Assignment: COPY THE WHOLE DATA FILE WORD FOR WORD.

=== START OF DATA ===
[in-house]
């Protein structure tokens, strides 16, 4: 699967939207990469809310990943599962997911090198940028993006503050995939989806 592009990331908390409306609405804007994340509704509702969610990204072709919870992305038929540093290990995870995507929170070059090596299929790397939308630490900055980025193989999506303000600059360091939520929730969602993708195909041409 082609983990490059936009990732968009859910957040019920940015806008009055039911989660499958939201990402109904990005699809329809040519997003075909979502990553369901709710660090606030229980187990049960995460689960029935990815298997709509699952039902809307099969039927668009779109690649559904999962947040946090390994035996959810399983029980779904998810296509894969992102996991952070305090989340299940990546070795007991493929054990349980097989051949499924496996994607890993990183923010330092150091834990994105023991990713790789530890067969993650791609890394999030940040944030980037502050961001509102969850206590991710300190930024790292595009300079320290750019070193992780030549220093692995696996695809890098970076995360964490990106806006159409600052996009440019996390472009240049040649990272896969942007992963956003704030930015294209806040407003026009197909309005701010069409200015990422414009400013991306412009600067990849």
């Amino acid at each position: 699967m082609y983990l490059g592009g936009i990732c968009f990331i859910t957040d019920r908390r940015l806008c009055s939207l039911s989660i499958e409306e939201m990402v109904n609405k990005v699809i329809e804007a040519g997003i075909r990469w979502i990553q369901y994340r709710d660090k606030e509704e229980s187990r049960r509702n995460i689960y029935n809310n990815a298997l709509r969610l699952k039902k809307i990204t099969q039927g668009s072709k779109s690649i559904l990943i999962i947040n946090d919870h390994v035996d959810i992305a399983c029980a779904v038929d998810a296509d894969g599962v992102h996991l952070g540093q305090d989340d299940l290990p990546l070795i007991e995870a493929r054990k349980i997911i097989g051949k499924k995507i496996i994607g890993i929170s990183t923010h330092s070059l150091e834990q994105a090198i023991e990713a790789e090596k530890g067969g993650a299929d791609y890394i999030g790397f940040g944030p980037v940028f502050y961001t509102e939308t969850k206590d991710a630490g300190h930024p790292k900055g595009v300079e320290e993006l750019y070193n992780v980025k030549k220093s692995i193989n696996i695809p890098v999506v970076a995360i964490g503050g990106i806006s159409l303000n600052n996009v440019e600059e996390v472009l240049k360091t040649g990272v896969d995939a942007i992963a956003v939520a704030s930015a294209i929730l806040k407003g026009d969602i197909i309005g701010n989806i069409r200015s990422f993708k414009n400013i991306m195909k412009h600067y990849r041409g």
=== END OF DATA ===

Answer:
[in-house]
């Protein structure tokens, strides 16, 4: 699967939207990469809310990943599962997911090198940028993006503050995939989806 592009990331908390409306609405804007994340509704509702969610990204072709919870992305038929540093290990995870995507929170070059090596299929790397939308630490900055980025193989999506303000600059360091939520929730969602993708195909041409 082609983990490059936009990732968009859910957040019920940015806008009055039911989660499958939201990402109904990005699809329809040519997003075909979502990553369901709710660090606030229980187990049960995460689960029935990815298997709509699952039902809307099969039927668009779109690649559904999962947040946090390994035996959810399983029980779904998810296509894969992102996991952070305090989340299940990546070795007991493929054990349980097989051949499924496996994607890993990183923010330092150091834990994105023991990713790789530890067969993650791609890394999030940040944030980037502050961001509102969850206590991710300190930024790292595009300079320290750019070193992780030549220093692995696996695809890098970076995360964490990106806006159409600052996009440019996390472009240049040649990272896969942007992963956003704030930015294209806040407003026009197909309005701010069409200015990422414009400013991306412009600067990849």
């Amino acid at each position: 699967m082609y983990l490059g592009g936009i990732c968009f990331i859910t957040d019920r908390r940015l806008c009055s939207l039911s989660i499958e409306e939201m990402v109904n609405k990005v699809i329809e804007a040519g997003i075909r990469w979502i990553q369901y994340r709710d660090k606030e509704e229980s187990r049960r509702n995460i689960y029935n809310n990815a298997l709509r969610l699952k039902k809307i990204t099969q039927g668009s072709k779109s690649i559904l990943i999962i947040n946090d919870h390994v035996d959810i992305a399983c029980a779904v038929d998810a296509d894969g599962v992102h996991l952070g540093q305090d989340d299940l290990p990546l070795i007991e995870a493929r054990k349980i997911i097989g051949k499924k995507i496996i994607g890993i929170s990183t923010h330092s070059l150091e834990q994105a090198i023991e990713a790789e090596k530890g067969g993650a299929d791609y890394i999030g790397f940040g944030p980037v940028f502050y961001t509102e939308t969850k206590d991710a630490g300190h930024p790292k900055g595009v300079e320290e993006l750019y070193n992780v980025k030549k220093s692995i193989n696996i695809p890098v999506v970076a995360i964490g503050g990106i806006s159409l303000n600052n996009v440019e600059e996390v472009l240049k360091t040649g990272v896969d995939a942007i992963a956003v939520a704030s930015a294209i929730l806040k407003g026009d969602i197909i309005g701010n989806i069409r200015s990422f993708k414009n400013i991306m195909k412009h600067y990849r041409g």